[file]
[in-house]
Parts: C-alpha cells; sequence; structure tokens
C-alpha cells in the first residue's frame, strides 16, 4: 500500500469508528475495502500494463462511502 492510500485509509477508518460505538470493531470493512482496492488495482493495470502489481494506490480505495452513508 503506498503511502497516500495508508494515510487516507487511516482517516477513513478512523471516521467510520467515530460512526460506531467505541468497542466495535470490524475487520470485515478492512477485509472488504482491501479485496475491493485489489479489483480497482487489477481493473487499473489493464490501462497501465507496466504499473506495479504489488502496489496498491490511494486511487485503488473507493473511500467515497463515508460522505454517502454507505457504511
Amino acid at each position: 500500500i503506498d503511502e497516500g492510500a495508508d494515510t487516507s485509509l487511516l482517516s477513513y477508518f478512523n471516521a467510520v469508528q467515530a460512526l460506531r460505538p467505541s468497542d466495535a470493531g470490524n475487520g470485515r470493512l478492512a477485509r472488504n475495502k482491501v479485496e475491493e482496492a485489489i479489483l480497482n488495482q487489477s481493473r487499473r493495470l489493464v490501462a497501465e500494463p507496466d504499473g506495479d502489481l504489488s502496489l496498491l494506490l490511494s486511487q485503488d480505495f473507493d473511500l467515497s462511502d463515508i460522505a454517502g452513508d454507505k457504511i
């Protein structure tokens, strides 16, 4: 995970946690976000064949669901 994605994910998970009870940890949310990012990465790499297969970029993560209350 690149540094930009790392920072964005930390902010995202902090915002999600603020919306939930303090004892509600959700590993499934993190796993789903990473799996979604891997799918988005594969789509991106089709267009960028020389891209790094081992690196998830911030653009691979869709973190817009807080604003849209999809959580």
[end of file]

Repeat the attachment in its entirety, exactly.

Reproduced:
[in-house]
Parts: C-alpha cells; sequence; structure tokens
C-alpha cells in the first residue's frame, strides 16, 4: 500500500469508528475495502500494463462511502 492510500485509509477508518460505538470493531470493512482496492488495482493495470502489481494506490480505495452513508 503506498503511502497516500495508508494515510487516507487511516482517516477513513478512523471516521467510520467515530460512526460506531467505541468497542466495535470490524475487520470485515478492512477485509472488504482491501479485496475491493485489489479489483480497482487489477481493473487499473489493464490501462497501465507496466504499473506495479504489488502496489496498491490511494486511487485503488473507493473511500467515497463515508460522505454517502454507505457504511
Amino acid at each position: 500500500i503506498d503511502e497516500g492510500a495508508d494515510t487516507s485509509l487511516l482517516s477513513y477508518f478512523n471516521a467510520v469508528q467515530a460512526l460506531r460505538p467505541s468497542d466495535a470493531g470490524n475487520g470485515r470493512l478492512a477485509r472488504n475495502k482491501v479485496e475491493e482496492a485489489i479489483l480497482n488495482q487489477s481493473r487499473r493495470l489493464v490501462a497501465e500494463p507496466d504499473g506495479d502489481l504489488s502496489l496498491l494506490l490511494s486511487q485503488d480505495f473507493d473511500l467515497s462511502d463515508i460522505a454517502g452513508d454507505k457504511i
């Protein structure tokens, strides 16, 4: 995970946690976000064949669901 994605994910998970009870940890949310990012990465790499297969970029993560209350 690149540094930009790392920072964005930390902010995202902090915002999600603020919306939930303090004892509600959700590993499934993190796993789903990473799996979604891997799918988005594969789509991106089709267009960028020389891209790094081992690196998830911030653009691979869709973190817009807080604003849209999809959580």